If my calculations are correct, Republicans have a decent chance of taking control next year in the House of Representatives, reversing the Democratic landslides of 2006 and 2008.
This is not a lock. As the party out of power, Republicans stand to benefit from this year’s strong anti-incumbent mood, as well as from continuing Democratic efforts to pass health care and climate-change legislation that is unpopular in much of the country. The Republicans, however, have weak leadership and their own internal divisions over how hard to press social issues. They also find themselves with a lot more opportunities than they expected to have, and it is not clear that they command the organizational prowess to mount strong campaigns in all of the districts that are suddenly winnable for them.
But recent victories in Virginia and New Jersey gubernatorial races and in last month’s special Senate election in Massachusetts show the Republicans have a strong current running in their favor. In a recent CNN poll only one-third of U.S. voters said they thought most members of Congress deserve to be reelected. Only 51 percent thought their own representatives should stay in the House. These figures represent the lowest opinion of incumbents CNN has reported since it began this series of polls in 1991.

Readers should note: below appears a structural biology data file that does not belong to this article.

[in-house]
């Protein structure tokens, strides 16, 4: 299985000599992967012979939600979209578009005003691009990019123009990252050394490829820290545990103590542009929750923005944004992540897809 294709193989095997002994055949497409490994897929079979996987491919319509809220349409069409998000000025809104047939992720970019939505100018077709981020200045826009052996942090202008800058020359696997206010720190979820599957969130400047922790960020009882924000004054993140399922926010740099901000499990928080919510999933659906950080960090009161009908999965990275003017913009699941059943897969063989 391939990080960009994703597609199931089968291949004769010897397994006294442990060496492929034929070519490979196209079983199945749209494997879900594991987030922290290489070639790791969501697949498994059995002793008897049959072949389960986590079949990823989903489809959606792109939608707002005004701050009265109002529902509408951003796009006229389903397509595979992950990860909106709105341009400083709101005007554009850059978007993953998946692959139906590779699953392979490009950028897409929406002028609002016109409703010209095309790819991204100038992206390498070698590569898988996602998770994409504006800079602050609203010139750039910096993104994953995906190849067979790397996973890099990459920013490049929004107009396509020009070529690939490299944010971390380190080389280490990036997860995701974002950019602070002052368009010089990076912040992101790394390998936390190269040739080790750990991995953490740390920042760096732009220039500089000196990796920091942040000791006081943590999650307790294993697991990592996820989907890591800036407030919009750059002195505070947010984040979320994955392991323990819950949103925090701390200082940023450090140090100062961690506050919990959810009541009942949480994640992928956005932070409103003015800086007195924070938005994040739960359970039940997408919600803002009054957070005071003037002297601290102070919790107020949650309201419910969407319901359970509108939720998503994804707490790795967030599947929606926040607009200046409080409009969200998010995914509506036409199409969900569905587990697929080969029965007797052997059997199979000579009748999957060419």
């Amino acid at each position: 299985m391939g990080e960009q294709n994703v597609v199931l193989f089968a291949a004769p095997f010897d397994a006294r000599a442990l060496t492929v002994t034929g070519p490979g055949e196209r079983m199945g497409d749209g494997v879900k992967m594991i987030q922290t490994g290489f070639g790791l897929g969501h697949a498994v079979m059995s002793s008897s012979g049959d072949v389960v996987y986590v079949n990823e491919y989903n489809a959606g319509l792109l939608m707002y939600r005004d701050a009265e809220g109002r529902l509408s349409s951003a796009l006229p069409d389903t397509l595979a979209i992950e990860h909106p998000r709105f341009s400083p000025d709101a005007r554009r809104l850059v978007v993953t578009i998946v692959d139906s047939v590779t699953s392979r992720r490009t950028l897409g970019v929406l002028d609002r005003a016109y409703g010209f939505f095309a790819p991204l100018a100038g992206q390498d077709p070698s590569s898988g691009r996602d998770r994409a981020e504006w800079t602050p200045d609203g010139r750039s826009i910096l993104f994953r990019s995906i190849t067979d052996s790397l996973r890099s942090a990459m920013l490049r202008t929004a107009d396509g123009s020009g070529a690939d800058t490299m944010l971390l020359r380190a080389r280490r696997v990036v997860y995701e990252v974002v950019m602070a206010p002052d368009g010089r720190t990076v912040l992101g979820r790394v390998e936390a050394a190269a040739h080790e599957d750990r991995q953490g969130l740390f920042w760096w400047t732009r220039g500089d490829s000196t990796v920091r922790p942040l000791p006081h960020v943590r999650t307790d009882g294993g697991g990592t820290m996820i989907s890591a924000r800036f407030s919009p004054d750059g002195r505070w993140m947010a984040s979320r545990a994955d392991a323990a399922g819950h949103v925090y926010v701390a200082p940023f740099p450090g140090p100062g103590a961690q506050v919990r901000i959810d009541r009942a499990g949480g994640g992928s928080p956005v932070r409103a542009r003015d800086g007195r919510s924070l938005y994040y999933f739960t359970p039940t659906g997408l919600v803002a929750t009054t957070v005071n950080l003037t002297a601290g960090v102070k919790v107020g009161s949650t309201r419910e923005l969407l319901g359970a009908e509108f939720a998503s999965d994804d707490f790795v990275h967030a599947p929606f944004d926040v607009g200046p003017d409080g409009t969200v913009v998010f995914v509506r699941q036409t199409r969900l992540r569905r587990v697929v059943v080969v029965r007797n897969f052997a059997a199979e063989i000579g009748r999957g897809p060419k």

Last week I posted my early projections for this year’s Senate races. I concluded that the Senate will be closely divided between the parties, with Democrats probably maintaining a small majority — much smaller than their current 59-41 advantage including two allied independents — but with an outside chance the GOP could get the edge. Because Senate rules require more consensus to pass legislation, the question of which party holds committee chairs and other tokens of power is less important than the fact that a more even division will require both sides to reach across the aisle to get anything done.